The Community Diabetes Initiatives of USC and Childrens Hospital Los Angeles has announced a partnership with the UCLA School of Public Health, the Los Angeles County Department of Public Health and several other community collaborators to form the Center for Population Health and Health Disparities.
The center, which is aimed at reducing cardiovascular disease risk among Latinos in East Los Angeles, will be funded by a $10 million grant from the National Institutes of Health.
Anne Peters, professor of medicine at the Keck School of Medicine of USC, joined UCLA faculty and community leaders on May 3 to announce the grant at the Los Angeles County Roybal Comprehensive Health Center in East Los Angeles, where participants will be recruited for studies and community-based interventions.
East Los Angeles residents experience higher rates of obesity-related chronic diseases, including heart disease, diabetes, hypertension and stroke, especially in comparison to residents in other areas of Los Angeles.
“The more I talked to my patients, the more I realized it was the community that needed to be fixed,” said Peters, who also serves as the director of the Comprehensive Diabetes Center at Roybal Comprehensive Health Center. “[The new center] is a tremendously powerful merger. I can’t tell you how thrilled I am to do this.”
The center will carry out two behavioral and environment-intervention projects and one interdisciplinary social and basic science project, all designed to bring positive changes to the community by focusing on key factors that affect health outcomes.
Alex Ortega, a professor of health services at the UCLA School of Public Health, will be the principal investigator.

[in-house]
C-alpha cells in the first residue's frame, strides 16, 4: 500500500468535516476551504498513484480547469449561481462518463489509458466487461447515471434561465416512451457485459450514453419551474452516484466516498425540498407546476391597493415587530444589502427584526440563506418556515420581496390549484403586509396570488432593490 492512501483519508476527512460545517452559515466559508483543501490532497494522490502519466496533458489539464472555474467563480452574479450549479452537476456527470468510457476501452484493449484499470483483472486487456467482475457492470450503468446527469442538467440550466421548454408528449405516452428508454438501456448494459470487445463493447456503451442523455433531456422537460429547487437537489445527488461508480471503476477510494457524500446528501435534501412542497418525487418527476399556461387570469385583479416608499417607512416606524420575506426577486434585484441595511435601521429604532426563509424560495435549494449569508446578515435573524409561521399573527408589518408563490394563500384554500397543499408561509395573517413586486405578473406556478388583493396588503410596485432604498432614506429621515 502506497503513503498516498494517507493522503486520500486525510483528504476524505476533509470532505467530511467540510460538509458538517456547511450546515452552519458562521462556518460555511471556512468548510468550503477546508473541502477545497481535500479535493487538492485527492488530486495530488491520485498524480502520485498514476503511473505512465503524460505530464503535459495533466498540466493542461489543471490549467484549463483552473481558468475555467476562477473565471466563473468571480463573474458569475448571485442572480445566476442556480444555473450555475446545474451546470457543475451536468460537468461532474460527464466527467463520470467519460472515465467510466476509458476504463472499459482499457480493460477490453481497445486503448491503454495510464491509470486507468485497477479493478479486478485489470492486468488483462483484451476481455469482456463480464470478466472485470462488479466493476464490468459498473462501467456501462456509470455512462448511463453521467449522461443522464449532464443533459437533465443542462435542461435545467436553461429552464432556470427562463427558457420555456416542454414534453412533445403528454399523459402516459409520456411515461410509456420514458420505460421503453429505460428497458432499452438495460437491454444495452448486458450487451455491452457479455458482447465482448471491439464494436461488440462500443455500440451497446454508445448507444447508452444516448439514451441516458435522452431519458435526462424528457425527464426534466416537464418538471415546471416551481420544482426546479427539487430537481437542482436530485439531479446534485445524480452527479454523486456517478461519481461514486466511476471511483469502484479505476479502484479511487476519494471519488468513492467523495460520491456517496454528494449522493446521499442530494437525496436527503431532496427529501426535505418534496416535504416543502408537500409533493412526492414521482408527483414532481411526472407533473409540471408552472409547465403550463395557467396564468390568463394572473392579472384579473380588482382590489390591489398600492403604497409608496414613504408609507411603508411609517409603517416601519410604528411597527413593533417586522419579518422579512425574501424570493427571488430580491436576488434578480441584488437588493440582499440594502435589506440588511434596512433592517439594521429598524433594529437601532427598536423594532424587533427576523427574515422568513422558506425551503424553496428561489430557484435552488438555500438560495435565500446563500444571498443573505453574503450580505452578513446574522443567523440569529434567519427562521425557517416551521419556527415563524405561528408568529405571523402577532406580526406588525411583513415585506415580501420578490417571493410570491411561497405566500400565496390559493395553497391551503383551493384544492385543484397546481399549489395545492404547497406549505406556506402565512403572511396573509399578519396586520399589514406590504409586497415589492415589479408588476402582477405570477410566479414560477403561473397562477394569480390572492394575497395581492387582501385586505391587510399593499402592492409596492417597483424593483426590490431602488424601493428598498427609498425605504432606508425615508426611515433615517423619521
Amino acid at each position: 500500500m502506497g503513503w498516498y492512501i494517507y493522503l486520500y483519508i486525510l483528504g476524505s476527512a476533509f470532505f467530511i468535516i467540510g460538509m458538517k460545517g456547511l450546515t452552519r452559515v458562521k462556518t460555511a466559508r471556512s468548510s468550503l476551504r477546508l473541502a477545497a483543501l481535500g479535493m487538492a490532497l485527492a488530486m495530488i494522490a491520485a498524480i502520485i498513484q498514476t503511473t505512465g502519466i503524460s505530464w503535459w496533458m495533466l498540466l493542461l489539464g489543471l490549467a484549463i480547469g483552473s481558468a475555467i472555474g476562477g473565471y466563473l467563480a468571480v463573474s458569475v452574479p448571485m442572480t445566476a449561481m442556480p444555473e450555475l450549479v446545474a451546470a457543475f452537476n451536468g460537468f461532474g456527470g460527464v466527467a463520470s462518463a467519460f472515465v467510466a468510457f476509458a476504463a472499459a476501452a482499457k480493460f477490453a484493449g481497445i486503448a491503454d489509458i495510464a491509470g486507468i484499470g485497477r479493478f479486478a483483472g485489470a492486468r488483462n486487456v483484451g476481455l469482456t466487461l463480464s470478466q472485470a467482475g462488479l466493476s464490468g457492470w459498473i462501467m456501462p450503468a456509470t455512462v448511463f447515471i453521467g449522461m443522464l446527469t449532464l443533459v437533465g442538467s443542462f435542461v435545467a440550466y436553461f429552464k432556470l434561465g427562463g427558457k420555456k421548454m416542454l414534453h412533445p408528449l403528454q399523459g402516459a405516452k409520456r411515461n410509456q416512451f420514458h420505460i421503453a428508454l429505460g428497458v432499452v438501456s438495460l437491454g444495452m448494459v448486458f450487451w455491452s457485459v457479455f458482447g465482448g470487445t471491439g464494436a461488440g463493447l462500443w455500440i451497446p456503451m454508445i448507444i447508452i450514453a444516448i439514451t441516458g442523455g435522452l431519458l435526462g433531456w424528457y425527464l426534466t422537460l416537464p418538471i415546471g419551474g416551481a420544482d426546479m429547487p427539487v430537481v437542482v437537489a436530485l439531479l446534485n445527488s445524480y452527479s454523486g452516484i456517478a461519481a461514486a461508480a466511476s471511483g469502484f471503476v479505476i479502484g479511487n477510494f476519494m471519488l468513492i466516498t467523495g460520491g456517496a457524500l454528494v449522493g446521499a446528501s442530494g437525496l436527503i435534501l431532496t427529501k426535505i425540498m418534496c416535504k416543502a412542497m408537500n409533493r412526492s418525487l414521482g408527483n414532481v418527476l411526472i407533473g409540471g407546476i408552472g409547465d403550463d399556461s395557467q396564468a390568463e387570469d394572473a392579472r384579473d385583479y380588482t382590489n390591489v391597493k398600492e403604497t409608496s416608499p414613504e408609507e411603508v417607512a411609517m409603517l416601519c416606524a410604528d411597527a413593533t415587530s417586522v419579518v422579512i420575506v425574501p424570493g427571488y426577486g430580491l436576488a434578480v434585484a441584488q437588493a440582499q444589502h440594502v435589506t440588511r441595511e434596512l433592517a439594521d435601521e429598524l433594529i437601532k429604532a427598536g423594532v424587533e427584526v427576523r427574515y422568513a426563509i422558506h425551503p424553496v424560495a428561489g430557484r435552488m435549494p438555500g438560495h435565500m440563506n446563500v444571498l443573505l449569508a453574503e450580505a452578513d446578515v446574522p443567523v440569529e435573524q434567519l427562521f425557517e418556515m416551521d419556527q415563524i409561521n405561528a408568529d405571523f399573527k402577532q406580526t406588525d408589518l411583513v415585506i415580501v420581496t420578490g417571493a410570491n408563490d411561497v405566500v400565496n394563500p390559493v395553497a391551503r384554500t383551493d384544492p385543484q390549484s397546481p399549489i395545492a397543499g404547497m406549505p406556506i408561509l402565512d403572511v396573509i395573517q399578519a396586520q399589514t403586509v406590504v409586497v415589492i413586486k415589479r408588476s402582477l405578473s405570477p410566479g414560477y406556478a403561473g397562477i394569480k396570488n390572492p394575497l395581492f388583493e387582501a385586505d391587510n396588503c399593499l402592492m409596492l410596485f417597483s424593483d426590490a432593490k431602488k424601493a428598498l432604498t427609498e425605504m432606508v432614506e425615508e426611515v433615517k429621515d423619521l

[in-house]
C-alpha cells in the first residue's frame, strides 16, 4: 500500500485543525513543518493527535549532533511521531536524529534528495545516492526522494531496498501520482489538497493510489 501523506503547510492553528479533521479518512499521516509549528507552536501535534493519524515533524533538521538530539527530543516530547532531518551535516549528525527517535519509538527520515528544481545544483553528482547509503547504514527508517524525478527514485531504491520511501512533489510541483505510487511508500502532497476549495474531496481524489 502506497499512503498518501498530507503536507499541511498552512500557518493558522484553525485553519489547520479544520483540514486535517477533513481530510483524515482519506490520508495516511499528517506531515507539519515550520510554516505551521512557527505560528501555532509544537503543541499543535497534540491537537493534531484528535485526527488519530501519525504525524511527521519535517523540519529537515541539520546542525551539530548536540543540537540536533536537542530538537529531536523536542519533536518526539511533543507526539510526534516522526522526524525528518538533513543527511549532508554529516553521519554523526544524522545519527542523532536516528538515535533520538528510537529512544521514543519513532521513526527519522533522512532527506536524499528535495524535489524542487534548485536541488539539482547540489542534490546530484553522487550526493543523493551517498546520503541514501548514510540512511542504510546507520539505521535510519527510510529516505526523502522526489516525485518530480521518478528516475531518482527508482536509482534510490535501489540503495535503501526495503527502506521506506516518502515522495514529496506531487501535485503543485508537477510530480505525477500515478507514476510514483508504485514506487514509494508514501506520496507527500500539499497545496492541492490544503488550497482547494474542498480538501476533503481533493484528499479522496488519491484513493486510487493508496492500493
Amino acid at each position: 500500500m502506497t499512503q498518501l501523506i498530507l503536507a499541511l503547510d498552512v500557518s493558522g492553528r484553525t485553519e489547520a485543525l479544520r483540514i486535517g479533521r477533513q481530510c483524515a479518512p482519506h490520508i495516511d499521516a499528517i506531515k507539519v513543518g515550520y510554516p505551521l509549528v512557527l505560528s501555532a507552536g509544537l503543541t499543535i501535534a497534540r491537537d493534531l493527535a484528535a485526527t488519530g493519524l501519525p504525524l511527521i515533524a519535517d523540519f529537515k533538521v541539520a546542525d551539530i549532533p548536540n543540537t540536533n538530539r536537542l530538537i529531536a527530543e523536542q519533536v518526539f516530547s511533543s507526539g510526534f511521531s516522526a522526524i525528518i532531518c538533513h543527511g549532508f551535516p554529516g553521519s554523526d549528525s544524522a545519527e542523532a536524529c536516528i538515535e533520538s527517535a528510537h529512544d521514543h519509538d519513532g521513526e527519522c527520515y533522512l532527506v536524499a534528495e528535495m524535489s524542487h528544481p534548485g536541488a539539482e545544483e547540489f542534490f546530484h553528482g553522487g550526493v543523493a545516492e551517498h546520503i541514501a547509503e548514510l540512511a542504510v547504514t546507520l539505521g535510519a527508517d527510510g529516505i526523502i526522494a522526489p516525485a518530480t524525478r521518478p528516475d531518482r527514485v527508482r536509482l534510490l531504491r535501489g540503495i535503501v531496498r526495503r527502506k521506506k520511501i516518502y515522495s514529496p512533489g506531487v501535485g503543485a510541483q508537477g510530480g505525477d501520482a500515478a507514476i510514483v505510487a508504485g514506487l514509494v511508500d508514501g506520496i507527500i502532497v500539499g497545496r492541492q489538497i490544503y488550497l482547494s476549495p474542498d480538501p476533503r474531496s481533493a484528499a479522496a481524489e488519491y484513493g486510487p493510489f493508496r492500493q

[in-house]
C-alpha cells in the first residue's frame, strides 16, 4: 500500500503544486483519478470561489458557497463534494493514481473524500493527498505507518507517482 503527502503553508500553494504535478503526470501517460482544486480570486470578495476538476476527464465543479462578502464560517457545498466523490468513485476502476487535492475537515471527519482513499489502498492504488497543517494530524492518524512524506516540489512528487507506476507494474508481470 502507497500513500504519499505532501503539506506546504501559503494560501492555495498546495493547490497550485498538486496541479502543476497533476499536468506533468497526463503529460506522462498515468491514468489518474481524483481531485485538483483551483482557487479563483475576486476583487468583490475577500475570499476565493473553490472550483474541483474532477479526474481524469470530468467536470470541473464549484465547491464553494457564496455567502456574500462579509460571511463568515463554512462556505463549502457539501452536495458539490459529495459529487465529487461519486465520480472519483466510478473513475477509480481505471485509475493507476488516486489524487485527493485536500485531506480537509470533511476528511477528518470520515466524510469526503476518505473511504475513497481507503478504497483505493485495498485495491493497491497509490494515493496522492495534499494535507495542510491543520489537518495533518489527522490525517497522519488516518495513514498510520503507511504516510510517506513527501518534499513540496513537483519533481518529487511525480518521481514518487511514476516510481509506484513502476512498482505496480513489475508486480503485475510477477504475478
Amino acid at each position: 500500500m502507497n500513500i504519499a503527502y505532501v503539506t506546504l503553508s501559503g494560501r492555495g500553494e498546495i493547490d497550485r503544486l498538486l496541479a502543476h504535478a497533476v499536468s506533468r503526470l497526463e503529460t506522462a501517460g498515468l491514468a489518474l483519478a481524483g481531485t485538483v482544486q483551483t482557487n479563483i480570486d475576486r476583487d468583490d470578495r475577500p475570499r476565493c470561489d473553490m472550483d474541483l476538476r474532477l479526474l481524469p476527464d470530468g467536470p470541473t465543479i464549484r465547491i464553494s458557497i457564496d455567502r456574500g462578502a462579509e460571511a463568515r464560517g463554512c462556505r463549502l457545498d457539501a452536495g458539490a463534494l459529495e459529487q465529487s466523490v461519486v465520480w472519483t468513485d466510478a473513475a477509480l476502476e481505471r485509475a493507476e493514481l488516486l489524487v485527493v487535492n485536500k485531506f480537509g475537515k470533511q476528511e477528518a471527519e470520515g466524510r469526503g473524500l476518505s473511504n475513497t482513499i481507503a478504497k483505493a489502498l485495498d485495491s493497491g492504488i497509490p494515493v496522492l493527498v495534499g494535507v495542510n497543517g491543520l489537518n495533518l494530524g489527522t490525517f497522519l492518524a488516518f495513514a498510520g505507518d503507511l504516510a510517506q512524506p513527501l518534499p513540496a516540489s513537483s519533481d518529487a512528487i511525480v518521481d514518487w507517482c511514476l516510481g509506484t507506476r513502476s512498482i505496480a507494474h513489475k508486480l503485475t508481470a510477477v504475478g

Peters will co-lead a home-environment intervention involving families in which one member is at high-risk for cardiovascular disease and is enrolled in a local diabetes-care clinic serving low-income patients. The intervention will include re-engineering the home to encourage consumption of more fruits and vegetables, to root out high-sodium and processed foods, and to reduce television watching. Participants also will be encouraged to frequent the East Los Angeles Farmers Market and select corner stores featuring fruits and vegetables.
This project will examine the role of acculturation on vascular function and cardiovascular disease among Latinos of different generations within the same families, who also are likely to vary in immigrant status.
This project will make over four corner market stores in East Los Angeles to enable them to market and provide healthier food options and to serve as venues for training community members in how to create healthier food options and prepare healthier meals.
Through a training and career development program established as part of the grant, the center will work with community health workers and recruit students from public high schools in the community to act as “public health rookies” in the different interventions.
The rookies are expected to develop leadership at the local level and develop a better understanding of the impact of the food environment on healthy eating.
The center will fund a research methods core program that will provide methodological and statistical support across the projects.